U.S. Ambassador: Hawaii Could Use a Human Trafficking Statute

Sara Lin/Civil Beat

Local prosecutors and law enforcement have said that Hawaii does not need a human trafficking bill. They say existing laws are adequate.

But President Barack Obama's personal ambassador on human trafficking says otherwise. Luis CdeBaca, the U.S. Ambassador-at-Large to Monitor and Combat Trafficking in Persons, told Civil Beat that it's important for states to pass anti-trafficking statutes even if they think the problem is covered by existing laws.

Hawaii, if it passed a human trafficking law, could lead the way and become a model for countries and territories across the Pacific Rim, he said. And CdeBaca knows something about the region's trafficking problems.

As a federal prosecutor in 2003, he won convictions against a garment factory owner in what was then the largest slavery prosecution in U.S. history, involving the enslavement of more than 300 Vietnamese and Chinese workers in American Samoa.

Human trafficking is the illegal trade of human beings for forced labor or sexual exploitation. Hawaii remains one of five states without a law banning the practice. Last year, former Gov. Linda Lingle vetoed what would have been Hawaii's first human trafficking law after law enforcement said the bill was worded poorly.

CdeBaca was in Hawaii last month to talk human trafficking with the military leadership and local stakeholders including Gov. Neil Abercrombie and Honolulu Prosecutor Keith Kaneshiro.

Notably, CdeBaca offers counter-arguments to local law enforcement — Kaneshiro included — who say that existing laws are adequate.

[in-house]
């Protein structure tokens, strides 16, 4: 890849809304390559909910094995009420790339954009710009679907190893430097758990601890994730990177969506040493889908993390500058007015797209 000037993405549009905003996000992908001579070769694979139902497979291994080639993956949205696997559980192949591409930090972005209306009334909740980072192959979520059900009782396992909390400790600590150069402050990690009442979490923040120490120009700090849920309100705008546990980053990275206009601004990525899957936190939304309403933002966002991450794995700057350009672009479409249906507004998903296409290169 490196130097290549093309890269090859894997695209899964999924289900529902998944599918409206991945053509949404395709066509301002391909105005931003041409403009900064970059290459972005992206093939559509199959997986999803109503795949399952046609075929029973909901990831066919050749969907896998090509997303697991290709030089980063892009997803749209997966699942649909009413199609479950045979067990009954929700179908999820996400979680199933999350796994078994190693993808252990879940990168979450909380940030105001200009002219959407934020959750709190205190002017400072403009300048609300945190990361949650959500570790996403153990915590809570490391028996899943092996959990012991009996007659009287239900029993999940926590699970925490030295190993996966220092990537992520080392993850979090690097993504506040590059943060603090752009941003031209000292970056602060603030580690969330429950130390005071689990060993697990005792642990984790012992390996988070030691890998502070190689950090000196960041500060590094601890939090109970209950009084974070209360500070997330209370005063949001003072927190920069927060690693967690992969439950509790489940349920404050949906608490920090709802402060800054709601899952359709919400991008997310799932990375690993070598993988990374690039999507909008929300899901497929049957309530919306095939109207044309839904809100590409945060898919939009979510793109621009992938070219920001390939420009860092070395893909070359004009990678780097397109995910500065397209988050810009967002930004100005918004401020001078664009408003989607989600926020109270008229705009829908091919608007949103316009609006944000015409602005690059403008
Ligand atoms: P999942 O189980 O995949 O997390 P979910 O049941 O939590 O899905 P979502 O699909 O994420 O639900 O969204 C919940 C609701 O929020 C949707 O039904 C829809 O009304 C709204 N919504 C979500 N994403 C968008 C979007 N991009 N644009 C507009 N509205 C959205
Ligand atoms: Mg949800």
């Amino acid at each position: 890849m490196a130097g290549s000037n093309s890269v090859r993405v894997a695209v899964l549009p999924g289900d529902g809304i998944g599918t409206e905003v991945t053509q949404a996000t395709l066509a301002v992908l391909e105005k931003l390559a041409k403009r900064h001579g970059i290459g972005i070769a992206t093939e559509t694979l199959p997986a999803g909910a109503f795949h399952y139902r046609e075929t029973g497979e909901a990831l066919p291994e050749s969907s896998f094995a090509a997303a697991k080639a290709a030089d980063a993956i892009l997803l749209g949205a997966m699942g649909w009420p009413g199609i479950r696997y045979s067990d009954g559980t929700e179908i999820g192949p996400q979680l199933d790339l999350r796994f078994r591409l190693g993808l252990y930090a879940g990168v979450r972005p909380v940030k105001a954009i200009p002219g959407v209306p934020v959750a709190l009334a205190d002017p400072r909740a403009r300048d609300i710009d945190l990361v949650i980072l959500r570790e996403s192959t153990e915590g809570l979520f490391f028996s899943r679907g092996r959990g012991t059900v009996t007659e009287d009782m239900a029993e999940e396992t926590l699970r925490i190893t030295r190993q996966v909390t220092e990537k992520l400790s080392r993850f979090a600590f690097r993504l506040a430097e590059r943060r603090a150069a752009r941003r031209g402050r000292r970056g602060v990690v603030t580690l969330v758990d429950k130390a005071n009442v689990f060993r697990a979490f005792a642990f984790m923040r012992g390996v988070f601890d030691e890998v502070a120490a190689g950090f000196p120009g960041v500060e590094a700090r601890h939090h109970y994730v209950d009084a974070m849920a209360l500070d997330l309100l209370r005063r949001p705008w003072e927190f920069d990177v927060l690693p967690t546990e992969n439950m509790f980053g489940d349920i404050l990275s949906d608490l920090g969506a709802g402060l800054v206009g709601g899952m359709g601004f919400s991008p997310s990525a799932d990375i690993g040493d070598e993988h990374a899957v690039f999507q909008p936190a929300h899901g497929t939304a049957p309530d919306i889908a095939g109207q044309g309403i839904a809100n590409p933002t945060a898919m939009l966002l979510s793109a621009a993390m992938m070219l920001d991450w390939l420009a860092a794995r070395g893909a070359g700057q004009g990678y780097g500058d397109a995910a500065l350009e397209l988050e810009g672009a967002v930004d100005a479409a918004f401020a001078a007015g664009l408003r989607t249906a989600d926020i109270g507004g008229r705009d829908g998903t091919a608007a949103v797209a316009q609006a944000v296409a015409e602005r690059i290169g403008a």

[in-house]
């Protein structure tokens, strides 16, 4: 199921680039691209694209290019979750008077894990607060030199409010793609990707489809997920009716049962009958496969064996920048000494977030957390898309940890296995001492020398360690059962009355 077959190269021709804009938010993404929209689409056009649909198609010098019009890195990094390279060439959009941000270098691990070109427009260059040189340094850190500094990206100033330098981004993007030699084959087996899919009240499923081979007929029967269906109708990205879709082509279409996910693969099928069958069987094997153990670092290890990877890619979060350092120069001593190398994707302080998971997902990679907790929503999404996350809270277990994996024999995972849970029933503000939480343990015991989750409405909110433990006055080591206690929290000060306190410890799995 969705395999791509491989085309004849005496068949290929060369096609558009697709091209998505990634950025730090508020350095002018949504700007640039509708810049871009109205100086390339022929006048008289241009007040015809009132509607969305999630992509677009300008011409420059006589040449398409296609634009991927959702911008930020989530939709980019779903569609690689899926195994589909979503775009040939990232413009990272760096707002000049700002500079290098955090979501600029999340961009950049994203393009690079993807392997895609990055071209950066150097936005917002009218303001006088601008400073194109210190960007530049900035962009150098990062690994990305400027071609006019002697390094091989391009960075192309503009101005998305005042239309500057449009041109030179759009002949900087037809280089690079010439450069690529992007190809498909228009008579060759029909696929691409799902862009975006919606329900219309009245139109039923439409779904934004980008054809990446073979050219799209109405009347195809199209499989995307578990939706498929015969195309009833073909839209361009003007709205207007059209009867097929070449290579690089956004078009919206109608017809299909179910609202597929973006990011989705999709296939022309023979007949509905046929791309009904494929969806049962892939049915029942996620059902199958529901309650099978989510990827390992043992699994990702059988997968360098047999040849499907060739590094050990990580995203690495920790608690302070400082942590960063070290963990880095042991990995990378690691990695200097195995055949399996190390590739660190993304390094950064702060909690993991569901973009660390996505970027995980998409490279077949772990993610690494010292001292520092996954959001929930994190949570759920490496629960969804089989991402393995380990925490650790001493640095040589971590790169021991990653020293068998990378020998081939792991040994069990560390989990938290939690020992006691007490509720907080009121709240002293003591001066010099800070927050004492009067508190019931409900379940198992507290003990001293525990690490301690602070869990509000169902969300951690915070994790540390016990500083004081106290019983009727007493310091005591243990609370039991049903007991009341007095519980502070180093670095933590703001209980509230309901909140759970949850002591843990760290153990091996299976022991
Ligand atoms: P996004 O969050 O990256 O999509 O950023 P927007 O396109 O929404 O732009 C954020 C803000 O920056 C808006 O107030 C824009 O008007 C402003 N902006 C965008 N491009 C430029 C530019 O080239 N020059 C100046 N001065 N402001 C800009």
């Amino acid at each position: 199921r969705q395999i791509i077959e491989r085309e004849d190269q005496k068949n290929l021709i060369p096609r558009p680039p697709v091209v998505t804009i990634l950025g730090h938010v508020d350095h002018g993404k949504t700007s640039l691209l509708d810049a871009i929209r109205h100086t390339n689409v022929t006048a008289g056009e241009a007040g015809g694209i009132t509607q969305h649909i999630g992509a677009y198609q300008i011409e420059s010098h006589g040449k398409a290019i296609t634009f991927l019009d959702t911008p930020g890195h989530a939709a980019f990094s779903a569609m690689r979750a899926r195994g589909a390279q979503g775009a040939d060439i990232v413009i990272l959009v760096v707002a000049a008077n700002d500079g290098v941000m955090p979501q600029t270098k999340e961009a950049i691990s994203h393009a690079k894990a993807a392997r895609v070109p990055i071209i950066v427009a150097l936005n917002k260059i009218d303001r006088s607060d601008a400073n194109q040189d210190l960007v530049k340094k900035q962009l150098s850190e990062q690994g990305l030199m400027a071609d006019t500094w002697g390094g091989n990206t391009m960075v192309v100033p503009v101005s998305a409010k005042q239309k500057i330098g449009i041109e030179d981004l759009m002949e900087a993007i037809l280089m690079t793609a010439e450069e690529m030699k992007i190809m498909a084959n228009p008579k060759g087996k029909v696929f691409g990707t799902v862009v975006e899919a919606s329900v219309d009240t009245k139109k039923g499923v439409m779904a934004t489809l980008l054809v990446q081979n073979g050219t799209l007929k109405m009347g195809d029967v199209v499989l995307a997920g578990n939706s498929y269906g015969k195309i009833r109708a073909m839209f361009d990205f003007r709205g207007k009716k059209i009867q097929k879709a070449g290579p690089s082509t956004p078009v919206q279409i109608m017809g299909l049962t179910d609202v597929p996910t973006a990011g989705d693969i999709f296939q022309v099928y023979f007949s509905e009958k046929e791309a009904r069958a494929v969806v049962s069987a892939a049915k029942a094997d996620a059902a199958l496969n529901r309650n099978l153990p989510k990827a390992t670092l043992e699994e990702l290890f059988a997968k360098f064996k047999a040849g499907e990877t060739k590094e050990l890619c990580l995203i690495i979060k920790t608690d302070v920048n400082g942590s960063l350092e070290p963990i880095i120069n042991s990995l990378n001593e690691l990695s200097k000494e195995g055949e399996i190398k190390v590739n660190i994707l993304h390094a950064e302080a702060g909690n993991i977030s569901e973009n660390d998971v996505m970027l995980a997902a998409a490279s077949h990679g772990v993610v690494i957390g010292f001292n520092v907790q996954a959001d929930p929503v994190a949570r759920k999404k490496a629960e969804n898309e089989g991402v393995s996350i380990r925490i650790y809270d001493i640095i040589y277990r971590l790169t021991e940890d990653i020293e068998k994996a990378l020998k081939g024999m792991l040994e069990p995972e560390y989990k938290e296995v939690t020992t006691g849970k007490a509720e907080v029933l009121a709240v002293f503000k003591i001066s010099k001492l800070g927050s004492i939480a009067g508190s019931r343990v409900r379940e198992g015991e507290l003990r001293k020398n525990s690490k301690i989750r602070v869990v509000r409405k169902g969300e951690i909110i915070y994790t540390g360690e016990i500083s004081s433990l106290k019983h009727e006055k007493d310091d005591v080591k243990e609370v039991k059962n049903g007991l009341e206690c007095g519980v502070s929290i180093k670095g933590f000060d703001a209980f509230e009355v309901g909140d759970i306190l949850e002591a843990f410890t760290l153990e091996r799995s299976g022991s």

Civil Beat caught up with the ambassador after his trip and spent 30 minutes talking over the phone with him about Hawaii's human trafficking problems. A few highlights from our conversation:

  • Human trafficking problems are made worse in Hawaii because the state is made up of islands: "I think that like all of the other states and territories, Hawaii has a trafficking problem...I think it's sometimes exacerbated by the fact that, especially with foreign victims, once they're in Hawaii, they're not necessarily able to go somewhere else."

  • The military wants to be part of the solution: "I think that you've got a very untapped base of potential volunteers who have skills. If somebody's in the JAG corps, they could volunteer to help the victims with some of their legal needs, pro bono. And people who have medical or counseling skills could launch and work with victims that way."

  • A human trafficking law means law enforcement would get new training to recognize a modern crime: "When a jurisdiction passes a trafficking law, even if they had a perfectly good forced prostitution law or a perfectly good slavery law, the newness of the trafficking law — and the need to do training, the need to do updating — the trafficking law itself drives a series of reforms at least within police and prosecutors' offices that then results in more cases being done more effectively."

  • An ideal human trafficking bill would be "based on exploitation instead of movement...and has both overt force and also a second offense that would provide for cases that were more psychological — psychological dependency, psychological exploitation. And that's a fairly simple law actually."

  • "If Hawaii can get a modern anti-trafficking statute passed that not only has the modern definitions, the ability to direct cases, but also then victim protections, then I could really see Hawaii as a place where people from the Pacific Rim come to study."

  • "I think we're getting to the point where the Feds should not be carrying the burden. The federal law enforcement should always only be a gap filler because law enforcement should be done at the community level so that it reflect community standards."

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